Fusion Centers circumvent Fourth Amendment Constitutional protections that prohibit illegal search and seizure, by taking advantage of ambiguous lines of authority to manipulate differences in federal, state and local laws to maximize information collection. Increasingly (private security companies and their operatives) work so closely with local/federal law enforcement and Fusion Centers—providing and exchanging information about Americans, they appear to (merge) with police. That is what happened in Germany during the 1930’s when a private-Gestapo merged its operations with German Federal Police. Subsequently Germany in 1939 placed all German Police agencies including the Gestapo under the control of the “Reich Main Security Office” the equivalent of U.S. Homeland Security. Notably, McCain’s S.3081 mandates merging Federal, State and local police and subsequently the U.S. Military to detain and hold Individuals in the U.S., even without probable cause. Interestingly a Rand Report prepared for the Army, recently made public, appears to suggest that U.S. Government develop a Local, State and Federal U.S. “National Police Stabilization Force merging State law enforcement with the Feds. What could happen to State Rights and what Laws and Jurisdiction would be used to prosecute state Citizens arrested by a National Police Stabilization Force? A National Police Force could potentially be sent by the President into any State with the approval of its governor, against the wishes of its Citizens? To clarify the Rand Corporation report visit:

    http://www.wnd.com/index.php?fa=PAGE.view&pageId=122533

    It should be expected under S.3081 that government would use an individual’s phone call and email information to allege without probable cause “suspicious or hostile activity against the United States.” It does not appear U.S. Government will stop wiretapping Citizens’ electronic communications. Just recently Pres. Obama’s signed Executive Order EO 12425 that put INTERPOL above the United States Constitution. Obama’s Executive Order authorized INTERPOL to act within the United States without being subject to 4th Amendment Search and Seizure laws. It would appear INTERPOL may now tap American phones and emails without a warrant. And that U.S. Police can use INTERPOL to circumvent the Fourth Amendment to arrest Americans and or forfeit their property by bringing INTERPOL into a criminal or civil investigation. Government can too easily take an innocent person’s hastily written email, fax or phone call out of context to allege “suspicious activity” or that a crime or violation was committed to cause an arrest or Civil Asset Forfeiture.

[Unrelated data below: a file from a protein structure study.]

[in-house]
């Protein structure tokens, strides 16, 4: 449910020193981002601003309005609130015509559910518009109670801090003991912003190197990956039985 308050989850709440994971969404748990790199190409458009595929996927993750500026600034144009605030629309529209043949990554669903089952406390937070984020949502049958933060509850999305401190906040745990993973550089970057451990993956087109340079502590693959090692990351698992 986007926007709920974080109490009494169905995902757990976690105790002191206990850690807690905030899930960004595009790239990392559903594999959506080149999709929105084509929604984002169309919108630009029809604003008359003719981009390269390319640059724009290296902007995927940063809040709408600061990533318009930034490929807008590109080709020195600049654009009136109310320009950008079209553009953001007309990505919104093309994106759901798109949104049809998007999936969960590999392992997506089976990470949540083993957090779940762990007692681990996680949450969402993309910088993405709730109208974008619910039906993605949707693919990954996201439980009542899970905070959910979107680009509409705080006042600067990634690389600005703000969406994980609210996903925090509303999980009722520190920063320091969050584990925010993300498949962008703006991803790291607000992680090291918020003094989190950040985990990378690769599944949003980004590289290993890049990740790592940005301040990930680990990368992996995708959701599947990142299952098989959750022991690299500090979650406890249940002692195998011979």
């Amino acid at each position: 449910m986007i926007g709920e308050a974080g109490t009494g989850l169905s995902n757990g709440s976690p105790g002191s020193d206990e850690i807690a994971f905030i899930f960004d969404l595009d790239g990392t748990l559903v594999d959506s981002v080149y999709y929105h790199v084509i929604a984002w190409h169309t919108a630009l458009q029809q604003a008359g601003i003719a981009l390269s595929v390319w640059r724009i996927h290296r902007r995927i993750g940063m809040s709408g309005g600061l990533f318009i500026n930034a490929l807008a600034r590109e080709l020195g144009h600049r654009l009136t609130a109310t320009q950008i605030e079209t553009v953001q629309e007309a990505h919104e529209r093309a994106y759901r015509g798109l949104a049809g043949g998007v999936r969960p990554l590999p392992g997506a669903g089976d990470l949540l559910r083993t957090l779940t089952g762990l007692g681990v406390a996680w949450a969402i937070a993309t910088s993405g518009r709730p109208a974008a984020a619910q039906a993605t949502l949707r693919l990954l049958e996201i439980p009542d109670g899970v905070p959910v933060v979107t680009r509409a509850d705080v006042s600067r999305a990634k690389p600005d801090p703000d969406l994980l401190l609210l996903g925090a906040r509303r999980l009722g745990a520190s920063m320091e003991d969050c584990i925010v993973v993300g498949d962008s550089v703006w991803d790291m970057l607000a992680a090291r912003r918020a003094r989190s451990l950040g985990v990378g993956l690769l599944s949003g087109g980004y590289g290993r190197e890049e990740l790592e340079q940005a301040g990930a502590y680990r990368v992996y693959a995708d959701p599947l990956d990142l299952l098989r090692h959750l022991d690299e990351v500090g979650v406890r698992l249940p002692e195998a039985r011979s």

DECREE OF THE REICH PRESIDENT FOR THE PROTECTION OF THE PEOPLE AND STATE
    Note: Based on translations by State Department, National Socialism, 1942 PP. 215-17, and Pollak, J.K., and Heneman, H.J., The Hitler Decrees, (1934), pp. 10-11.7
    In virtue of Section 48 (2) of the German Constitution, the following is decreed as a defensive measure against Communist acts of Violence, endangering the state:

    Section 1
    Sections 114, 115, 117, 118, 123, 124, and 153 of the Constitution of the German Reich are suspended until further notice. Thus, restrictions on personal liberty, on the right of free expression of opinion, including freedom of the press, on the right of assembly and the right of association, and violations of the privacy of postal, telegraphic, and telephonic communications, and warrants for house-searches, orders for confiscations as well as restrictions on property, are also permissible beyond the legal limits otherwise prescribed.

    Section 2
    If in a state the measures necessary for the restoration of public security and order are not taken, the Reich Government may temporarily take over the powers of the highest state authority.

    Section 4
    Whoever provokes, or appeals for or incites to the disobedience of the orders given out by the supreme state authorities or the authorities subject to then for the execution of this decree, or the orders given by the Reich Government according to Section 2, is punishable—insofar as the deed, is not covered by the decree with more severe punishment and with imprisonment of not less that one month, or with a fine from 150 up to 15,000 Reichsmarks.